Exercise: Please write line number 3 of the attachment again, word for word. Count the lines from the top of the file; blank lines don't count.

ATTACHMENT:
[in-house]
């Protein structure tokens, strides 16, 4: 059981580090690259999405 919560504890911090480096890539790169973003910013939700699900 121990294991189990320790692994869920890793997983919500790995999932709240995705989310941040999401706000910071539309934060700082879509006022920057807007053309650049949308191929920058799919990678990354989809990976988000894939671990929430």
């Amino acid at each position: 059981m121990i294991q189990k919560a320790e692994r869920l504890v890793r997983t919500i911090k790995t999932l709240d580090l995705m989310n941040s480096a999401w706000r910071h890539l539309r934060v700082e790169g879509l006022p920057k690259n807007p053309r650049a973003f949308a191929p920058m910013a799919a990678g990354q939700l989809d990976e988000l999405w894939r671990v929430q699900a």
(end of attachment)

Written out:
């Amino acid at each position: 059981m121990i294991q189990k919560a320790e692994r869920l504890v890793r997983t919500i911090k790995t999932l709240d580090l995705m989310n941040s480096a999401w706000r910071h890539l539309r934060v700082e790169g879509l006022p920057k690259n807007p053309r650049a973003f949308a191929p920058m910013a799919a990678g990354q939700l989809d990976e988000l999405w894939r671990v929430q699900a």